While Mac blog TUAW calls on Apple to kill optical drives (does Apple need that kind of encouragement?), the shiny digital compact disc and the album in general still have their devotees. Sure, album sales are down. Sure, digital downloads are in. But look beyond business or practicality for a moment at these exotic hand-constructed musical objects, and what you see is sheer love. A hand-constructed CD or vinyl album is a gesture of making music for someone, not for the ether.
I raised the issue early last month, and readers responded with lots of examples of handmade records, which I round up here. (And yes, practical, it’s not – a number of you complained that hand-construction is a lot of work. It’s clearly best kept to small runs, but then, I think that’s part of the point.)
Also, last month at NYC’s wonderful Culturefix, a handful of us got together and constructed some handmade discs. It’s definitely something you could do at an album swap meet with other artists and DJs in an afternoon or evening, and it makes the swap feel more meaningful. Pics at top; I hope we do more of these.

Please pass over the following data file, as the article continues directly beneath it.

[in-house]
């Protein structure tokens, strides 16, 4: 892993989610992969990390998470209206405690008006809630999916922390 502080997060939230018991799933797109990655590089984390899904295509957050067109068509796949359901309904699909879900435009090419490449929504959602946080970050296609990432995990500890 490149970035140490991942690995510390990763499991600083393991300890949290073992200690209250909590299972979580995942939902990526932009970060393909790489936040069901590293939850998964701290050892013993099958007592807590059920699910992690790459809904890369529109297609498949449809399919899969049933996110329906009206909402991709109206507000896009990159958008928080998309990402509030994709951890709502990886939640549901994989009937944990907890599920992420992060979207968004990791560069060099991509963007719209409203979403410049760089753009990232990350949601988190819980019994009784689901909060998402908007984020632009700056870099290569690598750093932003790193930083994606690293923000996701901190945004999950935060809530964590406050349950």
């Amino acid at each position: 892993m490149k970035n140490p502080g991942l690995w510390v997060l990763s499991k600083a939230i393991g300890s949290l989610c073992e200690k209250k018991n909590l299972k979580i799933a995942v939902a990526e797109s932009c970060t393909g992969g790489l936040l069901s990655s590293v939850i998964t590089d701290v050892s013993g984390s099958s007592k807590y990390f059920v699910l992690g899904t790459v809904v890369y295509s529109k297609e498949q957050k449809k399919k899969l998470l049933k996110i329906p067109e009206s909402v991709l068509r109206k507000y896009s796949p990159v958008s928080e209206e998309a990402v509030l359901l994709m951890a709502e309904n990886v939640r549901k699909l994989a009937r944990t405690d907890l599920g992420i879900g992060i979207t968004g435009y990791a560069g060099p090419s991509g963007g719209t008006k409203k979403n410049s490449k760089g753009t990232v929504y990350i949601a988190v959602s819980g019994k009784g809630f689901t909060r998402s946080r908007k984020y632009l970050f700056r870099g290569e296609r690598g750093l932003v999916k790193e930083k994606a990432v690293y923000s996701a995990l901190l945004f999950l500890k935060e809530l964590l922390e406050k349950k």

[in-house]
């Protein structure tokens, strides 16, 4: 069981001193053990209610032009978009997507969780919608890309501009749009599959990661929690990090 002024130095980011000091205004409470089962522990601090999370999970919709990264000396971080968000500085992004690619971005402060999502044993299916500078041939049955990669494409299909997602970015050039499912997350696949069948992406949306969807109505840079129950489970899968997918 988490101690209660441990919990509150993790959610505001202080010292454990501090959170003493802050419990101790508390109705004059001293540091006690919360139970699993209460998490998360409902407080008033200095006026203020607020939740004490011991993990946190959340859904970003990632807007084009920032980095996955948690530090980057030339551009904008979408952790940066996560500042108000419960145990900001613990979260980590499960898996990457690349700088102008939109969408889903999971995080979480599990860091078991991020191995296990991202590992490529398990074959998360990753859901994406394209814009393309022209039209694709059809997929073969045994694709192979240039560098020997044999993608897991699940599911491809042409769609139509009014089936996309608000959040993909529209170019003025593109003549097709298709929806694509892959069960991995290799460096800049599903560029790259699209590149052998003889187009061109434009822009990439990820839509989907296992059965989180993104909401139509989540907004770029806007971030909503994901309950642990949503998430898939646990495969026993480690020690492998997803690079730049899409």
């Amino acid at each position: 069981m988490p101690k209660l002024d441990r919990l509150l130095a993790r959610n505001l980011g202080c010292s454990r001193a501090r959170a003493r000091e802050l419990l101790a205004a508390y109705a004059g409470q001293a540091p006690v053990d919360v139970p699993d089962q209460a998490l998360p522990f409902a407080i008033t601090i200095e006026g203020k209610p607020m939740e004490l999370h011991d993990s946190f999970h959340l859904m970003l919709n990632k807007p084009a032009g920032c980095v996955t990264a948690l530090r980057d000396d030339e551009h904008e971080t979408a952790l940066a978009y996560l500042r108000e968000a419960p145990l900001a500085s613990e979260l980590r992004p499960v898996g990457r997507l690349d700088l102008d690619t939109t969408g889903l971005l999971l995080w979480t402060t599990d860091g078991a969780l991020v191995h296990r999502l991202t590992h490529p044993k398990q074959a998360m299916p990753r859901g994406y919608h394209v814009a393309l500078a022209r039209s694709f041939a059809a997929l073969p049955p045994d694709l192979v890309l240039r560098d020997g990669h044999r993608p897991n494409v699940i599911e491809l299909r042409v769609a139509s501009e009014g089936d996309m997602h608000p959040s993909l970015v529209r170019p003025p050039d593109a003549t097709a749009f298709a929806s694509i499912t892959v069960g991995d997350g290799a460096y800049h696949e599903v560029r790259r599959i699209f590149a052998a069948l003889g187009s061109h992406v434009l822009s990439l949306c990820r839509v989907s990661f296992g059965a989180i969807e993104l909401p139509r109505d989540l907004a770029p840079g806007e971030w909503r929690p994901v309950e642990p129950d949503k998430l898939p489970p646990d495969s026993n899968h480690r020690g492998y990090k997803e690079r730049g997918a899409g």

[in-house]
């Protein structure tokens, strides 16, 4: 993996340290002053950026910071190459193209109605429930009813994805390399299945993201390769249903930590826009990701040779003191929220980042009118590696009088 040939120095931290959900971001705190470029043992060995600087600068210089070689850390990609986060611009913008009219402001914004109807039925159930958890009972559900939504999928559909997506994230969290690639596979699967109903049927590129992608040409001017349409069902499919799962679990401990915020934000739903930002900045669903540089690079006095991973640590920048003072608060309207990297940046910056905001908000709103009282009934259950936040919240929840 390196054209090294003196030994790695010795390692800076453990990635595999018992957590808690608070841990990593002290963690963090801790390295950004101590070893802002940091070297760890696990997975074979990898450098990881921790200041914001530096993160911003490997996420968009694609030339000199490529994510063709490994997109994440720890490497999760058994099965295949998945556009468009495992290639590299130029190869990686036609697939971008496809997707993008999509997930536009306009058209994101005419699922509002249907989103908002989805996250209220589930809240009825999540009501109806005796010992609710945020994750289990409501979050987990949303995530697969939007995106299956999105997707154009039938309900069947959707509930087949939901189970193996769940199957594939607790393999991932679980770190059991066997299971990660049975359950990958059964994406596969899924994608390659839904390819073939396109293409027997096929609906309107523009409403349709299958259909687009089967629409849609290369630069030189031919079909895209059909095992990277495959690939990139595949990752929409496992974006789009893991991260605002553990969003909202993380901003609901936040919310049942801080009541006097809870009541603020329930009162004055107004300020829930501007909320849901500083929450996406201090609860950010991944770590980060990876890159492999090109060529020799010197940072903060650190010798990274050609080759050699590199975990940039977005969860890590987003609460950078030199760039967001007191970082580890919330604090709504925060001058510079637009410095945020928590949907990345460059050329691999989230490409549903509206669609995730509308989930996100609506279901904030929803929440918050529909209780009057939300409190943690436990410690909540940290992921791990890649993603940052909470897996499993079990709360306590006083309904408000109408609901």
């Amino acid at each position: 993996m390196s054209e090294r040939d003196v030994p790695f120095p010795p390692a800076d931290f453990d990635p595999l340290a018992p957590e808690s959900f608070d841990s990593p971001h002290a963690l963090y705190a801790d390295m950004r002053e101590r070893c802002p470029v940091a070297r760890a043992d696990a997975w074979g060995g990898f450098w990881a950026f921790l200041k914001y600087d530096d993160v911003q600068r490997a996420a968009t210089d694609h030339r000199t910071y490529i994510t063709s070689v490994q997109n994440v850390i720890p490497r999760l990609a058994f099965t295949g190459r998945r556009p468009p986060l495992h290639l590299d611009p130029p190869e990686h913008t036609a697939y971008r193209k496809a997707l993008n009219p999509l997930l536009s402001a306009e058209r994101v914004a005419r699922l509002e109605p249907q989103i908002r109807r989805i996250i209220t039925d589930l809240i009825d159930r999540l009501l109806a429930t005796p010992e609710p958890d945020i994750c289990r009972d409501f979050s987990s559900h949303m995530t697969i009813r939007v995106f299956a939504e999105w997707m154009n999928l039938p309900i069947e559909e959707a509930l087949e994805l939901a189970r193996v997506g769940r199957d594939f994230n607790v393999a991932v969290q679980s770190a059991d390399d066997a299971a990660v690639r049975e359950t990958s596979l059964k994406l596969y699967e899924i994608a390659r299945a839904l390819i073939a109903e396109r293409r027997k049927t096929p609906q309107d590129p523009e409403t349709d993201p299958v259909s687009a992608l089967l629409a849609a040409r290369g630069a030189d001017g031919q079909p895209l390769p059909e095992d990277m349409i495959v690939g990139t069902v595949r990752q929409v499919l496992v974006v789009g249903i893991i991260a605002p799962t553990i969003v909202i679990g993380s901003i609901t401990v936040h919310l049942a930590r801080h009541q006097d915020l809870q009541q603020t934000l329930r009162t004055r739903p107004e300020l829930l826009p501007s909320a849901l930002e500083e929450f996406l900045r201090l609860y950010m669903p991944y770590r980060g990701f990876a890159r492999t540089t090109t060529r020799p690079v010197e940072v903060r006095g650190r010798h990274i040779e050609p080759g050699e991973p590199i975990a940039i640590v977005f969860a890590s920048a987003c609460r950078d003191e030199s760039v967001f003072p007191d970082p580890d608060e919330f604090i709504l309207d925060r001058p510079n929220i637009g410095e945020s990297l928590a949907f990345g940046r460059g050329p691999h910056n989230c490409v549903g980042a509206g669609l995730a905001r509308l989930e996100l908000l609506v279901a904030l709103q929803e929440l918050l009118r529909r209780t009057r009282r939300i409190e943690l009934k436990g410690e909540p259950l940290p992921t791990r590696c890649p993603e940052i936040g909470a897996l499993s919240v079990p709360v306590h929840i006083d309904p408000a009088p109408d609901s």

If this is the way the CD goes out, I think it’ll go out with style. And whatever the trends in the larger world, who’s to deny you your tangible album, really?
(About the end of the CD – I can tell you that demos, album reviews, music bought at shows, and the like are still very much tangible. Until flash memory is cheaper than CDs, I expect that’ll remain the case.)
First off, a vinyl album – but the process of hand-making these vinyl jackets is already lovely. moni writes:
We hand sprayed album covers for Ruoho Ruotsi’s Hmmm … album (De’fchild Productions release 003) Different colors were used to make each one a little bit different. Hard work, but rewarding. These came out nicely!
The electro-pop band Miaoux Miaoux did a custom run of 100 hand-knitted CDs to benefit Cancer Research and Maggie’s, available for a donation. They also included full-color artwork:
My favorite of the round-up is the work of Atlanta-based artist magicicada, who makes handmade boxes full of “surprises” – exquisite photography and unspecified collections of nine songs, packaged in a box made of mud. He also performs music live. (Thanks for the tip, tender vittles!) More images on his site:
Hey, they’re flat, they’re round, they’re absurdly cheap, they store a good hour of lossless audio, and you can actually hand them to someone. There’s something to be said for that. Now I hope someone takes on the idea of using generative algorithms to make one-of-a-kind album covers en masse.